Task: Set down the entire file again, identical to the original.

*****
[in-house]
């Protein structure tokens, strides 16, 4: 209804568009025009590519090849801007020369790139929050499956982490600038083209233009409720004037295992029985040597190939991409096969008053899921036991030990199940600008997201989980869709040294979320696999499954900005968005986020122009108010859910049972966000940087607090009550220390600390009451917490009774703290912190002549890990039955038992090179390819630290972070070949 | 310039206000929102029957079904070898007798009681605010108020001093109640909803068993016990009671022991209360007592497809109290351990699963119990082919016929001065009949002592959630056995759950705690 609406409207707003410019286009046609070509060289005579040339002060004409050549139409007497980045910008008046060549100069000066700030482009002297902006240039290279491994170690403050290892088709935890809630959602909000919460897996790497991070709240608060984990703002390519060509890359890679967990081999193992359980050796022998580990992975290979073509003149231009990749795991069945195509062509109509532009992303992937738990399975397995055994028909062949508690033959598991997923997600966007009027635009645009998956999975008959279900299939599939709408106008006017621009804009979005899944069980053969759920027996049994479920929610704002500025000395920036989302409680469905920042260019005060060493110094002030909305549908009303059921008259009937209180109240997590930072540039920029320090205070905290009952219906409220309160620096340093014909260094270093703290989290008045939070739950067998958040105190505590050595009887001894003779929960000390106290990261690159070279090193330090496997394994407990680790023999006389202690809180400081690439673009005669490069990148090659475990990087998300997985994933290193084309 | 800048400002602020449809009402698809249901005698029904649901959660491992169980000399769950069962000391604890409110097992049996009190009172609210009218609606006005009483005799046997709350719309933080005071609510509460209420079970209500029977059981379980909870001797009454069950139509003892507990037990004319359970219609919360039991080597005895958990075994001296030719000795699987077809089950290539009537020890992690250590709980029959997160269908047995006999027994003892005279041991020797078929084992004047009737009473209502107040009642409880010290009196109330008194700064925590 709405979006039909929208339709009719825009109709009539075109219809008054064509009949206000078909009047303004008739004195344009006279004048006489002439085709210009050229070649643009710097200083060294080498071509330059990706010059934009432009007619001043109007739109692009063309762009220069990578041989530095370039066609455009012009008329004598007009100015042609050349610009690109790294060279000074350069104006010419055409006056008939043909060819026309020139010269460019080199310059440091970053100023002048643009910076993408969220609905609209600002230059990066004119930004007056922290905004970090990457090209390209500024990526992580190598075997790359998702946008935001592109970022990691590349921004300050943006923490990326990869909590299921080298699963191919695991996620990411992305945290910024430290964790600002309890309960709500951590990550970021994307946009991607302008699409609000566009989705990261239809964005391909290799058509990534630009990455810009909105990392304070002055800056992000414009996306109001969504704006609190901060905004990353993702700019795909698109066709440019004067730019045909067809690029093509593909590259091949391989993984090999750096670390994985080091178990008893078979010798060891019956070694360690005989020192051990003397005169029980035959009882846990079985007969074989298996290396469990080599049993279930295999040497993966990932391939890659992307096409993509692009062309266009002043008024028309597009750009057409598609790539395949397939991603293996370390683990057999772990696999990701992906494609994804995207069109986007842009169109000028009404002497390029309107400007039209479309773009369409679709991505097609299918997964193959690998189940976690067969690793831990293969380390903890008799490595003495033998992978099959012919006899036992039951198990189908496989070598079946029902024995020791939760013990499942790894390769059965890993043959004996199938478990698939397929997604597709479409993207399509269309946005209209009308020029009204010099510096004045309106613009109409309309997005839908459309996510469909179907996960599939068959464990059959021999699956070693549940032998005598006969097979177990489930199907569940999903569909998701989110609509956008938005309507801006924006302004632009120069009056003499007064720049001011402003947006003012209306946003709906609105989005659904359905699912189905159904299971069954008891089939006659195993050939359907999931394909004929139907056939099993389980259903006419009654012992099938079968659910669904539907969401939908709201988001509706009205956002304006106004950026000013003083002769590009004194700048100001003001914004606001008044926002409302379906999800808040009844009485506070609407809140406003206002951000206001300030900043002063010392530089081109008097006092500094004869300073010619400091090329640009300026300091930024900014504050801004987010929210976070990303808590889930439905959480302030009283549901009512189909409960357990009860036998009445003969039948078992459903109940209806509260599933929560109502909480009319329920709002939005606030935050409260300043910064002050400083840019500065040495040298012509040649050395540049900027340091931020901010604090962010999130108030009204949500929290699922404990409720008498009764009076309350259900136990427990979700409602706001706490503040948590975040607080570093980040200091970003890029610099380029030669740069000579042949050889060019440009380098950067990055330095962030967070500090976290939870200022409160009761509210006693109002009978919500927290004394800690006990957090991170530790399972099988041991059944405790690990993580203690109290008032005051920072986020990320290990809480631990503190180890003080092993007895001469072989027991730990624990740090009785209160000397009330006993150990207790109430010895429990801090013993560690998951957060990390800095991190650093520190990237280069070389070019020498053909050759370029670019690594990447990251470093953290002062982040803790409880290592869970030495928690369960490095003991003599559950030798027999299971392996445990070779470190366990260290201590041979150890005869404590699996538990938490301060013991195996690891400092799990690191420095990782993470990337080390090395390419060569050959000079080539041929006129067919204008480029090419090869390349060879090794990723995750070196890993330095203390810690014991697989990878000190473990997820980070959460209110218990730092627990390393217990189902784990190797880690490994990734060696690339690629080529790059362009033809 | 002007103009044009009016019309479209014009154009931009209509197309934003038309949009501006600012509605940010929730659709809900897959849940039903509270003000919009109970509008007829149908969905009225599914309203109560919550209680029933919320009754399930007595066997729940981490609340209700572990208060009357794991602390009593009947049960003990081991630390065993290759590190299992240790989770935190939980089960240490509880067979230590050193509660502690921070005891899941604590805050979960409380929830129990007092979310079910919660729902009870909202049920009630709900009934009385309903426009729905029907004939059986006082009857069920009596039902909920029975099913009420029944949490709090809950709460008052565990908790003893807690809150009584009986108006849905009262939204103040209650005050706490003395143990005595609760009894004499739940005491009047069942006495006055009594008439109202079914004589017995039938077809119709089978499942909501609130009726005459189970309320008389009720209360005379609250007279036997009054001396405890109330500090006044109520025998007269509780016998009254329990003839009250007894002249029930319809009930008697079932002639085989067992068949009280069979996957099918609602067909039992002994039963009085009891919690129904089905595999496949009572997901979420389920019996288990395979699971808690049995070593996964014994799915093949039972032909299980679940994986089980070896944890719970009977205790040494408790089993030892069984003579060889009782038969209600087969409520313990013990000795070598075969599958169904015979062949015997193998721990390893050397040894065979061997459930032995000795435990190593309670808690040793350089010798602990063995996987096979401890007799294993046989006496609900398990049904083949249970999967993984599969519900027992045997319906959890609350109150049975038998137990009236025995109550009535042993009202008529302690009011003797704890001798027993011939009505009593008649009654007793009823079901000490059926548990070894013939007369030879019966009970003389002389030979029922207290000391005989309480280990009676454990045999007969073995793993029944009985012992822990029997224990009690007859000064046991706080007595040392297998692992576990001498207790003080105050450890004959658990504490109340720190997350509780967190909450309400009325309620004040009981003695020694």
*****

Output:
[in-house]
């Protein structure tokens, strides 16, 4: 209804568009025009590519090849801007020369790139929050499956982490600038083209233009409720004037295992029985040597190939991409096969008053899921036991030990199940600008997201989980869709040294979320696999499954900005968005986020122009108010859910049972966000940087607090009550220390600390009451917490009774703290912190002549890990039955038992090179390819630290972070070949 | 310039206000929102029957079904070898007798009681605010108020001093109640909803068993016990009671022991209360007592497809109290351990699963119990082919016929001065009949002592959630056995759950705690 609406409207707003410019286009046609070509060289005579040339002060004409050549139409007497980045910008008046060549100069000066700030482009002297902006240039290279491994170690403050290892088709935890809630959602909000919460897996790497991070709240608060984990703002390519060509890359890679967990081999193992359980050796022998580990992975290979073509003149231009990749795991069945195509062509109509532009992303992937738990399975397995055994028909062949508690033959598991997923997600966007009027635009645009998956999975008959279900299939599939709408106008006017621009804009979005899944069980053969759920027996049994479920929610704002500025000395920036989302409680469905920042260019005060060493110094002030909305549908009303059921008259009937209180109240997590930072540039920029320090205070905290009952219906409220309160620096340093014909260094270093703290989290008045939070739950067998958040105190505590050595009887001894003779929960000390106290990261690159070279090193330090496997394994407990680790023999006389202690809180400081690439673009005669490069990148090659475990990087998300997985994933290193084309 | 800048400002602020449809009402698809249901005698029904649901959660491992169980000399769950069962000391604890409110097992049996009190009172609210009218609606006005009483005799046997709350719309933080005071609510509460209420079970209500029977059981379980909870001797009454069950139509003892507990037990004319359970219609919360039991080597005895958990075994001296030719000795699987077809089950290539009537020890992690250590709980029959997160269908047995006999027994003892005279041991020797078929084992004047009737009473209502107040009642409880010290009196109330008194700064925590 709405979006039909929208339709009719825009109709009539075109219809008054064509009949206000078909009047303004008739004195344009006279004048006489002439085709210009050229070649643009710097200083060294080498071509330059990706010059934009432009007619001043109007739109692009063309762009220069990578041989530095370039066609455009012009008329004598007009100015042609050349610009690109790294060279000074350069104006010419055409006056008939043909060819026309020139010269460019080199310059440091970053100023002048643009910076993408969220609905609209600002230059990066004119930004007056922290905004970090990457090209390209500024990526992580190598075997790359998702946008935001592109970022990691590349921004300050943006923490990326990869909590299921080298699963191919695991996620990411992305945290910024430290964790600002309890309960709500951590990550970021994307946009991607302008699409609000566009989705990261239809964005391909290799058509990534630009990455810009909105990392304070002055800056992000414009996306109001969504704006609190901060905004990353993702700019795909698109066709440019004067730019045909067809690029093509593909590259091949391989993984090999750096670390994985080091178990008893078979010798060891019956070694360690005989020192051990003397005169029980035959009882846990079985007969074989298996290396469990080599049993279930295999040497993966990932391939890659992307096409993509692009062309266009002043008024028309597009750009057409598609790539395949397939991603293996370390683990057999772990696999990701992906494609994804995207069109986007842009169109000028009404002497390029309107400007039209479309773009369409679709991505097609299918997964193959690998189940976690067969690793831990293969380390903890008799490595003495033998992978099959012919006899036992039951198990189908496989070598079946029902024995020791939760013990499942790894390769059965890993043959004996199938478990698939397929997604597709479409993207399509269309946005209209009308020029009204010099510096004045309106613009109409309309997005839908459309996510469909179907996960599939068959464990059959021999699956070693549940032998005598006969097979177990489930199907569940999903569909998701989110609509956008938005309507801006924006302004632009120069009056003499007064720049001011402003947006003012209306946003709906609105989005659904359905699912189905159904299971069954008891089939006659195993050939359907999931394909004929139907056939099993389980259903006419009654012992099938079968659910669904539907969401939908709201988001509706009205956002304006106004950026000013003083002769590009004194700048100001003001914004606001008044926002409302379906999800808040009844009485506070609407809140406003206002951000206001300030900043002063010392530089081109008097006092500094004869300073010619400091090329640009300026300091930024900014504050801004987010929210976070990303808590889930439905959480302030009283549901009512189909409960357990009860036998009445003969039948078992459903109940209806509260599933929560109502909480009319329920709002939005606030935050409260300043910064002050400083840019500065040495040298012509040649050395540049900027340091931020901010604090962010999130108030009204949500929290699922404990409720008498009764009076309350259900136990427990979700409602706001706490503040948590975040607080570093980040200091970003890029610099380029030669740069000579042949050889060019440009380098950067990055330095962030967070500090976290939870200022409160009761509210006693109002009978919500927290004394800690006990957090991170530790399972099988041991059944405790690990993580203690109290008032005051920072986020990320290990809480631990503190180890003080092993007895001469072989027991730990624990740090009785209160000397009330006993150990207790109430010895429990801090013993560690998951957060990390800095991190650093520190990237280069070389070019020498053909050759370029670019690594990447990251470093953290002062982040803790409880290592869970030495928690369960490095003991003599559950030798027999299971392996445990070779470190366990260290201590041979150890005869404590699996538990938490301060013991195996690891400092799990690191420095990782993470990337080390090395390419060569050959000079080539041929006129067919204008480029090419090869390349060879090794990723995750070196890993330095203390810690014991697989990878000190473990997820980070959460209110218990730092627990390393217990189902784990190797880690490994990734060696690339690629080529790059362009033809 | 002007103009044009009016019309479209014009154009931009209509197309934003038309949009501006600012509605940010929730659709809900897959849940039903509270003000919009109970509008007829149908969905009225599914309203109560919550209680029933919320009754399930007595066997729940981490609340209700572990208060009357794991602390009593009947049960003990081991630390065993290759590190299992240790989770935190939980089960240490509880067979230590050193509660502690921070005891899941604590805050979960409380929830129990007092979310079910919660729902009870909202049920009630709900009934009385309903426009729905029907004939059986006082009857069920009596039902909920029975099913009420029944949490709090809950709460008052565990908790003893807690809150009584009986108006849905009262939204103040209650005050706490003395143990005595609760009894004499739940005491009047069942006495006055009594008439109202079914004589017995039938077809119709089978499942909501609130009726005459189970309320008389009720209360005379609250007279036997009054001396405890109330500090006044109520025998007269509780016998009254329990003839009250007894002249029930319809009930008697079932002639085989067992068949009280069979996957099918609602067909039992002994039963009085009891919690129904089905595999496949009572997901979420389920019996288990395979699971808690049995070593996964014994799915093949039972032909299980679940994986089980070896944890719970009977205790040494408790089993030892069984003579060889009782038969209600087969409520313990013990000795070598075969599958169904015979062949015997193998721990390893050397040894065979061997459930032995000795435990190593309670808690040793350089010798602990063995996987096979401890007799294993046989006496609900398990049904083949249970999967993984599969519900027992045997319906959890609350109150049975038998137990009236025995109550009535042993009202008529302690009011003797704890001798027993011939009505009593008649009654007793009823079901000490059926548990070894013939007369030879019966009970003389002389030979029922207290000391005989309480280990009676454990045999007969073995793993029944009985012992822990029997224990009690007859000064046991706080007595040392297998692992576990001498207790003080105050450890004959658990504490109340720190997350509780967190909450309400009325309620004040009981003695020694």